There are 5 main types of minor wounds:
- Bruise. Kicks, knocks or blows cause bruises. The skin usually remains unbroken and sometimes there is swelling but not always. Pain levels tend to vary.
- Graze. The top layer of skin has usually been 'scraped' (much as with a human graze). These wounds don't bleed much but there could be foreign objects in the wound.
- Incision. This is a clean cut caused by something sharp eg: glass or a knife.
- Laceration. Is a tear wound which has rough edges. These are caused by barbed wire or thorns amongst other things.
This is a laceration which is starting to heal.
- Puncture. This type of wound is often difficult to find because the entry point is small. These wounds can be very deep and there can be a foreign body inside the wound which can cause infection.
Treating Minor Wounds
- Identify the wound and assess the damage. For many minor wounds it will not be necessary to call the vet. Although, you should ensure the horse is up to date with his Tetanus vaccinations.
- If the wound is bleeding you will need to apply some pressure to stop it. Apply pressure directly on the wound, bearing in mind it may be sore. If there is a large object in the wound apply pressure above the wound. Use something sterile ideally but if nothing else is available a piece of cloth will do. If the bleeding is profuse or pulsing the vet SHOULD be called.
- Clean the wound. This can ideally be done with a hose. Using low pressure and directing the water above the wound to wash the wound. It is a good idea to get your horse used to the water by directing it onto the hoof first and slowly moving it up the leg. Hosing for 10 - 20 minutes will also help reduce inflammation. If it is not possible to hose the wound use cotton wool and boiled salt water which has cooled. Each piece of cotton wool should only be used for one 'wipe' and you should work from the outside in. Be gentle and make sure you have removed all foreign bodies from the wound.
- For small wounds or bruises it is better to then leave the wound open as this will speed up the healing process. Similarly if you have called the vet leave the wound open so that they can inspect it fully and stitch if necessary. For some wounds it will be necessary to dress them to keep them clean. This can be something as simple as a covering with a non-adhesive dressing and bandaging in place.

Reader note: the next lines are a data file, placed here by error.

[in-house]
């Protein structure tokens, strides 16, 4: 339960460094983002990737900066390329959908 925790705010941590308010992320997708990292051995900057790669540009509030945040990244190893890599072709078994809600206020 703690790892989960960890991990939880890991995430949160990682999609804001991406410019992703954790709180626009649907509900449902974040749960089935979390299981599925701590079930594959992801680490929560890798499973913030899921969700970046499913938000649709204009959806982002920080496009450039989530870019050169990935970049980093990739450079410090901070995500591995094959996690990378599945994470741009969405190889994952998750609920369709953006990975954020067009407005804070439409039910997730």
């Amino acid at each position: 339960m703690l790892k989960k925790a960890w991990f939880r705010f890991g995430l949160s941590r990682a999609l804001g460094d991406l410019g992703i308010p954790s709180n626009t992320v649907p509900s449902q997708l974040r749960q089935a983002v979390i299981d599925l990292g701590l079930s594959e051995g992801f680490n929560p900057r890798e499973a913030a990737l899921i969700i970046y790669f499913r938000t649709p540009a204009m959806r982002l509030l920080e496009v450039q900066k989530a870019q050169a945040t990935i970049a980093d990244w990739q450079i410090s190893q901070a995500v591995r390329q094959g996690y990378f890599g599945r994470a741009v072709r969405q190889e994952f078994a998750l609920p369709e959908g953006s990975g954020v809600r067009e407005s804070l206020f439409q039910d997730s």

Nursing a Sick Horse
Unfortunately there are occasions when a horse has to be confined to his box to aid recovery. This is often due to injury which means the horse's movement needs to be limited. This is obviously not a natural state for a horse and so everything must be done to ease the situation and stress it is likely to cause.
- A clean environment; bedding should be clean and deep. The type of bedding should also be considered as shavings and other woodchip beddings can become stuck to wounds, straw can get caught around a horses legs if they are unable to lift their legs high. Make sure the bed is deep and comfortable to reduce the strain on limbs and take it all the way to the door. Box rested horses often spend more time standing by the door looking out!
- Ventilation; the stable should be well ventilated but the horse should not be in a draught as this will not help their recovery.
- Feed little and often; clear any uneaten forage away but do not leave a stabled horse without food for more than a couple of hours. Putting hay in a haylage net will slow their eating. Alternatively you may want to spread the hay around to encourage a little movement - be warned that this will make for a very messy stable! Pick some grass and feed some succulents (eg: carrots). If the horse was in hard work and being fed a high concentrate feed then it will be necessary to cut the concentrate and increase bulk to avoid any problems.
- Access to clean fresh water; make sure the water bucket is kept topped up. Empty, scrub and refill once a day. If the horse has an automatic waterer in the stable you may wish to tie this up and use a bucket so that you can monitor his drinking whilst he is unwell.
- Keep the horse warm; ensure he is warm but not hot. Using an appropriate weight rug for the temperature and horse. Feel the base of his ears to test if he is warm enough. Stable bandages may be necessary to help keep him warm.
- Peace and quiet; the horse will also need to have plenty of time to rest and sleep to allow his body to recover.
- Grooming; may need to be reduced to a quick brush and wipe of the eyes, nose and dock. A horse feeling under the weather is likely to resent a long grooming session.
- Walk in hand; if the vet has agreed (and you can do it safely) take the horse for a walk in hand and graze. This will allow him some fresh air and a leg stretch. However, some horses can become over excited by this so a bridle may be needed for more control.
- You may need to feed a calming supplement if the horse is the type to get stressed, there are many natural ones available now.
- Providing toys or treats hung from the ceiling (eg: a swede) will provide some stimulation and keep the horse occupied.
- Follow the vet's instructions and keep records of the horse's progress and medication.
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Until next time!